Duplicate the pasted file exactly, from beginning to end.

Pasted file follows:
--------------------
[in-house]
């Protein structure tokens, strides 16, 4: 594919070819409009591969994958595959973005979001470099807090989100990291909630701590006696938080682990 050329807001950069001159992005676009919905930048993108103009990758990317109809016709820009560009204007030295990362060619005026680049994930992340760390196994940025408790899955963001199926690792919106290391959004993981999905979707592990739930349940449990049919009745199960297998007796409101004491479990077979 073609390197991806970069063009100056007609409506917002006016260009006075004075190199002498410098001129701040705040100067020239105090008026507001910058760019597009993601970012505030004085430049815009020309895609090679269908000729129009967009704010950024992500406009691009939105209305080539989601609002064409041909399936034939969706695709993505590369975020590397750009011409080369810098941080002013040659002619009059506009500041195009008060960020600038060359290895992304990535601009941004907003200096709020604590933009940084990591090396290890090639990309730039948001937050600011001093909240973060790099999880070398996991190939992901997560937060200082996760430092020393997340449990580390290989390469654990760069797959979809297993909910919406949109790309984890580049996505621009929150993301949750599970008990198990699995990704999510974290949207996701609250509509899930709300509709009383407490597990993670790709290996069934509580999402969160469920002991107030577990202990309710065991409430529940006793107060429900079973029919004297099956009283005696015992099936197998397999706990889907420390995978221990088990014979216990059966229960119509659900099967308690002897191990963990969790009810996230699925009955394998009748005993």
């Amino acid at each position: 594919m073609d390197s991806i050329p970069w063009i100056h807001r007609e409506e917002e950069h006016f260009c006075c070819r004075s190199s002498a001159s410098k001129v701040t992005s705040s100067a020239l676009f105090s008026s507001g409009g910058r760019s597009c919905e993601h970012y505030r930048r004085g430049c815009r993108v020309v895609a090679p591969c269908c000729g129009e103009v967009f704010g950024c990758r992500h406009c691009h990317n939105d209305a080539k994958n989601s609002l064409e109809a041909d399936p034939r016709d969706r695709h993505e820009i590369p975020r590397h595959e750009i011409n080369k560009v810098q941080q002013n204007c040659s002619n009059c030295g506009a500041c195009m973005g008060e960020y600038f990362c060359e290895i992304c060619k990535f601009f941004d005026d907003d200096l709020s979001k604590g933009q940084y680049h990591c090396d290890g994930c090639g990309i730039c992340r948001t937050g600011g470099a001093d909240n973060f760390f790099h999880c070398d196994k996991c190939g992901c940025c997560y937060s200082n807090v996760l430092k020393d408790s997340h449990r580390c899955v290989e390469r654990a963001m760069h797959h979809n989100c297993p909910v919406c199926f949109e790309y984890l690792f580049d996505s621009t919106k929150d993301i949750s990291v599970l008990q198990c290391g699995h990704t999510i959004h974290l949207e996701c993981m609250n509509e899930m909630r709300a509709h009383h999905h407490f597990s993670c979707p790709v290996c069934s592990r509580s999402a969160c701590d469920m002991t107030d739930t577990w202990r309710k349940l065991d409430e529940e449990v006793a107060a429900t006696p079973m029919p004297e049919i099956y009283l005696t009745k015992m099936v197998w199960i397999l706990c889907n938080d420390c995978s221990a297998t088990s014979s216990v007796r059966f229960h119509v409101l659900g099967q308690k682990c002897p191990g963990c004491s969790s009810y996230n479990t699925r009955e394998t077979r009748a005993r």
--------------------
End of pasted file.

[in-house]
């Protein structure tokens, strides 16, 4: 594919070819409009591969994958595959973005979001470099807090989100990291909630701590006696938080682990 050329807001950069001159992005676009919905930048993108103009990758990317109809016709820009560009204007030295990362060619005026680049994930992340760390196994940025408790899955963001199926690792919106290391959004993981999905979707592990739930349940449990049919009745199960297998007796409101004491479990077979 073609390197991806970069063009100056007609409506917002006016260009006075004075190199002498410098001129701040705040100067020239105090008026507001910058760019597009993601970012505030004085430049815009020309895609090679269908000729129009967009704010950024992500406009691009939105209305080539989601609002064409041909399936034939969706695709993505590369975020590397750009011409080369810098941080002013040659002619009059506009500041195009008060960020600038060359290895992304990535601009941004907003200096709020604590933009940084990591090396290890090639990309730039948001937050600011001093909240973060790099999880070398996991190939992901997560937060200082996760430092020393997340449990580390290989390469654990760069797959979809297993909910919406949109790309984890580049996505621009929150993301949750599970008990198990699995990704999510974290949207996701609250509509899930709300509709009383407490597990993670790709290996069934509580999402969160469920002991107030577990202990309710065991409430529940006793107060429900079973029919004297099956009283005696015992099936197998397999706990889907420390995978221990088990014979216990059966229960119509659900099967308690002897191990963990969790009810996230699925009955394998009748005993």
């Amino acid at each position: 594919m073609d390197s991806i050329p970069w063009i100056h807001r007609e409506e917002e950069h006016f260009c006075c070819r004075s190199s002498a001159s410098k001129v701040t992005s705040s100067a020239l676009f105090s008026s507001g409009g910058r760019s597009c919905e993601h970012y505030r930048r004085g430049c815009r993108v020309v895609a090679p591969c269908c000729g129009e103009v967009f704010g950024c990758r992500h406009c691009h990317n939105d209305a080539k994958n989601s609002l064409e109809a041909d399936p034939r016709d969706r695709h993505e820009i590369p975020r590397h595959e750009i011409n080369k560009v810098q941080q002013n204007c040659s002619n009059c030295g506009a500041c195009m973005g008060e960020y600038f990362c060359e290895i992304c060619k990535f601009f941004d005026d907003d200096l709020s979001k604590g933009q940084y680049h990591c090396d290890g994930c090639g990309i730039c992340r948001t937050g600011g470099a001093d909240n973060f760390f790099h999880c070398d196994k996991c190939g992901c940025c997560y937060s200082n807090v996760l430092k020393d408790s997340h449990r580390c899955v290989e390469r654990a963001m760069h797959h979809n989100c297993p909910v919406c199926f949109e790309y984890l690792f580049d996505s621009t919106k929150d993301i949750s990291v599970l008990q198990c290391g699995h990704t999510i959004h974290l949207e996701c993981m609250n509509e899930m909630r709300a509709h009383h999905h407490f597990s993670c979707p790709v290996c069934s592990r509580s999402a969160c701590d469920m002991t107030d739930t577990w202990r309710k349940l065991d409430e529940e449990v006793a107060a429900t006696p079973m029919p004297e049919i099956y009283l005696t009745k015992m099936v197998w199960i397999l706990c889907n938080d420390c995978s221990a297998t088990s014979s216990v007796r059966f229960h119509v409101l659900g099967q308690k682990c002897p191990g963990c004491s969790s009810y996230n479990t699925r009955e394998t077979r009748a005993r």